Released one by one, these first images from the world’s largest and most powerful space telescope will demonstrate Webb at its full power as it begins its mission to unfold the infrared universe.
New one-hour special shows how NASA engineers built and launched the most ambitious telescope of all time, and the transformational discoveries this new eye on the universe has the power to uncover
BOSTON, July 1, 2022 (PBS PR) —The PBS science series NOVA, a production of GBH will premiere a one-hour special, ULTIMATE SPACE TELESCOPE, Wednesday, July 13 at 9pm ET/8C on PBS. The film, which will also be available for streaming online at PBS.org/nova, on NOVA’s YouTube channel, and on the PBS video app, tells the dramatic story of NASA’s James Webb Space Telescope (JWST), the largest and most innovative space telescope ever built, designed to peer deeper back in time and space than humans ever have before. The special takes viewers behind the scenes through the eyes of the engineers and scientists who have dedicated years—some even decades—of their lives to getting Webb off the ground. And, the film will feature some of the telescope’s highly anticipated first images—the day after NASA releases them to the world—along with reactions from some of the team.
WASHINGTON (NASA PR) — NASA is commissioning a study team to start early in the fall to examine unidentified aerial phenomena (UAPs) – that is, observations of events in the sky that cannot be identified as aircraft or known natural phenomena – from a scientific perspective. The study will focus on identifying available data, how best to collect future data, and how NASA can use that data to move the scientific understanding of UAPs forward.
The limited number of observations of UAPs currently makes it difficult to draw scientific conclusions about the nature of such events. Unidentified phenomena in the atmosphere are of interest for both national security and air safety. Establishing which events are natural provides a key first step to identifying or mitigating such phenomena, which aligns with one of NASA’s goals to ensure the safety of aircraft. There is no evidence UAPs are extra-terrestrial in origin.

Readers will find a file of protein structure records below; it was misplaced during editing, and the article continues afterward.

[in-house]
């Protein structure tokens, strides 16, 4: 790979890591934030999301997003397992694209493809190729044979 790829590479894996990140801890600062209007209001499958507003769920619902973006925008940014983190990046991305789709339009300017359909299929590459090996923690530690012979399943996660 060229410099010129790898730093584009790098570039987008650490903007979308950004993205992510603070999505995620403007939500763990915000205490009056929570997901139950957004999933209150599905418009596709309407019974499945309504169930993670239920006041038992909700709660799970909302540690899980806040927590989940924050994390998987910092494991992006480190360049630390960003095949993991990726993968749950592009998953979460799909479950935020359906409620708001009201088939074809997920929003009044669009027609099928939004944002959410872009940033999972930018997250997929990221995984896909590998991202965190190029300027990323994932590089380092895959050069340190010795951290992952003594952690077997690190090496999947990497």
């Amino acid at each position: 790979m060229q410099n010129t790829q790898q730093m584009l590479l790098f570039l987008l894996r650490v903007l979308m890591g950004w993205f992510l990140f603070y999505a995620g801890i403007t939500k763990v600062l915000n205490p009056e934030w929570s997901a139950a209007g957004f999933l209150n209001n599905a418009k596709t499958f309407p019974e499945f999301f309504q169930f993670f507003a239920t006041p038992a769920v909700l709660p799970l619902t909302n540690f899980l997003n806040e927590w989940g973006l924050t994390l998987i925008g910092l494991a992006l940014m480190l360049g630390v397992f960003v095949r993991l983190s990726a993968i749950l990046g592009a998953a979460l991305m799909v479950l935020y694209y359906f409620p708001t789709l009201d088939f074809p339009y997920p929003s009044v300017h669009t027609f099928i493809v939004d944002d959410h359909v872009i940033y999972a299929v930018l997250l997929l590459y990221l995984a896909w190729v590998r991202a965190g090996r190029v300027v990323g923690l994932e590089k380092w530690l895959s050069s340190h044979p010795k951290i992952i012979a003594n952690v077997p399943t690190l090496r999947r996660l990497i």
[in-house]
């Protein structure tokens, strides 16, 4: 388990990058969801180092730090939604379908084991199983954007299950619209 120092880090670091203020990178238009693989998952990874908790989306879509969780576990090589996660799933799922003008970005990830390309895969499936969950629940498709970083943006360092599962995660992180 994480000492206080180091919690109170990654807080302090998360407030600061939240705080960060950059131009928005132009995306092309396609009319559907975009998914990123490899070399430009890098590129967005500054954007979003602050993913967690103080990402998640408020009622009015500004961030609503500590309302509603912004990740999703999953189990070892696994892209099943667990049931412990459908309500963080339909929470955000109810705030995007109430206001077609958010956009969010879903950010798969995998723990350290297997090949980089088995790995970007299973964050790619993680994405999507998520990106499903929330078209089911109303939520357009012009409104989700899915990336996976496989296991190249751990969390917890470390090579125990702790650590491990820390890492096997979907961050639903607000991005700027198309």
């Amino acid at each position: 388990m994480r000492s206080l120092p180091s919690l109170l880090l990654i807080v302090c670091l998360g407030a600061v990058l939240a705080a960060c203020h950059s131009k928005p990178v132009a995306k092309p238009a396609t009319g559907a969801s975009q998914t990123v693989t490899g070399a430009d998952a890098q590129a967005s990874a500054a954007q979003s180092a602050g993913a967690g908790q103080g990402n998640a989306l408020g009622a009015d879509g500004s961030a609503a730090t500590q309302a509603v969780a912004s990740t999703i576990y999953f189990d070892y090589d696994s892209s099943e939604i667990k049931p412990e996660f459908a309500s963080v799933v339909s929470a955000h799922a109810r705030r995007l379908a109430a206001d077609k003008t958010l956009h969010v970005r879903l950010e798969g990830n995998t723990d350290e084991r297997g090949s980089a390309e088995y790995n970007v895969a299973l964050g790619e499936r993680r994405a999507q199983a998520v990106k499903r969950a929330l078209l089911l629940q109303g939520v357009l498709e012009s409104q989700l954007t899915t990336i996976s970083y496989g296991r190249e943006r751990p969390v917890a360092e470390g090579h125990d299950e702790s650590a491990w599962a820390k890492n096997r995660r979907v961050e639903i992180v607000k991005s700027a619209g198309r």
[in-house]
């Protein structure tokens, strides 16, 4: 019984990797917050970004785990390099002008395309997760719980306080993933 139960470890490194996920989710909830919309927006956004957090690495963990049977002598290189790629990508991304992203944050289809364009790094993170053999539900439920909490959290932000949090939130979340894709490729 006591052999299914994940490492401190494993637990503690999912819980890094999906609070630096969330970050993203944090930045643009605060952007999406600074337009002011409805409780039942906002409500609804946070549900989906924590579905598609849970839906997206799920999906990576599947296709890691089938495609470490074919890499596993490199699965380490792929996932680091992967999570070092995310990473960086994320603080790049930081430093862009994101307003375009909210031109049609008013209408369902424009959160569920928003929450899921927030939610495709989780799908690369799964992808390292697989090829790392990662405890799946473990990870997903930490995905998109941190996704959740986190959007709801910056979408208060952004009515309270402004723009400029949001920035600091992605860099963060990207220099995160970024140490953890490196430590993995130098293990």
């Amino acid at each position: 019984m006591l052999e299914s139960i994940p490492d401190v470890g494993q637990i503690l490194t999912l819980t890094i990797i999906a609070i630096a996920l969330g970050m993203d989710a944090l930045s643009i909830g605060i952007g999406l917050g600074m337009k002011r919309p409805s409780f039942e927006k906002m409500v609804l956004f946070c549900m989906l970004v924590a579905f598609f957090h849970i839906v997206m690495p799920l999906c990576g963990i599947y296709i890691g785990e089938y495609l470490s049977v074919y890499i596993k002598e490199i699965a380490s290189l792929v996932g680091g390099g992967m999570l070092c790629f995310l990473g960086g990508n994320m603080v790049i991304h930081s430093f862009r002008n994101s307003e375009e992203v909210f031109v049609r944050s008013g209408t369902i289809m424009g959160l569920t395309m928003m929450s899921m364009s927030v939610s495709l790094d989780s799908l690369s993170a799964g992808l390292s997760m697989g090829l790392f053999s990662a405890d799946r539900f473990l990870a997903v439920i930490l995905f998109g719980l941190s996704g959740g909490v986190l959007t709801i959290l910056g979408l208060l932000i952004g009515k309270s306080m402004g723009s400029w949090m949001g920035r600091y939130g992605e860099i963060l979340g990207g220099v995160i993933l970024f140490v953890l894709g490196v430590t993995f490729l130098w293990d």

WASHINGTON (NASA PR) — NASA’s James Webb Space Telescope, a partnership with ESA (European Space Agency) and the Canadian Space Agency (CSA), will release its first full-color images and spectroscopic data on July 12, 2022. As the largest and most complex observatory ever launched into space, Webb has been going through a six-month period of preparation before it can begin science work, calibrating its instruments to its space environment and aligning its mirrors. This careful process, not to mention years of new technology development and mission planning, has built up to the first images and data: a demonstration of Webb at its full power, ready to begin its science mission and unfold the infrared universe.
WASHINGTON (NASA HQ PR) — The head of NASA’s largest space science mission has been named one of the most influential people in the world by TIME. NASA’s James Webb Space Telescope Program Director Gregory Robinson was named to the TIME100, the magazine’s annual list of the 100 most influential leaders. Robinson shares this year’s recognition with other TIME100 honorees such as President Joe Biden and Oprah Winfrey.
PARIS (ESA PR) — With help from a cryocooler, Webb’s Mid-Infrared Instrument has dropped down to just a few degrees above the lowest temperature matter can reach and is ready for calibration.
The James Webb Space Telescope will see the first galaxies to form after the Big Bang, but to do that its instruments first need to get cold – really cold. On 7 April, Webb’s Mid-Infrared Instrument (MIRI) – a joint development by ESA and NASA – reached its final operating temperature below 7 kelvins (minus 266 degrees Celsius).
The count of confirmed exoplanets just ticked past the 5,000 mark, representing a 30-year journey of discovery led by NASA space telescopes.
PASADENA, Calif. (NASA PR) — Not so long ago, we lived in a universe with only a small number of known planets, all of them orbiting our Sun. But a new raft of discoveries marks a scientific high point: More than 5,000 planets are now confirmed to exist beyond our solar system.
GREENBELT, Md. (NASA PR) — Following the completion of critical mirror alignment steps, NASA’s James Webb Space Telescope team expects that Webb’s optical performance will be able to meet or exceed the science goals the observatory was built to achieve.
GREENBELT, Md. (NASA PR) — Webb continues on its path to becoming a focused observatory. The team has successfully worked through the second and third out of seven total phases of mirror alignment. With the completion of these phases, called Segment Alignment and Image Stacking, the team will now begin making smaller adjustments to the positions of Webb’s mirrors.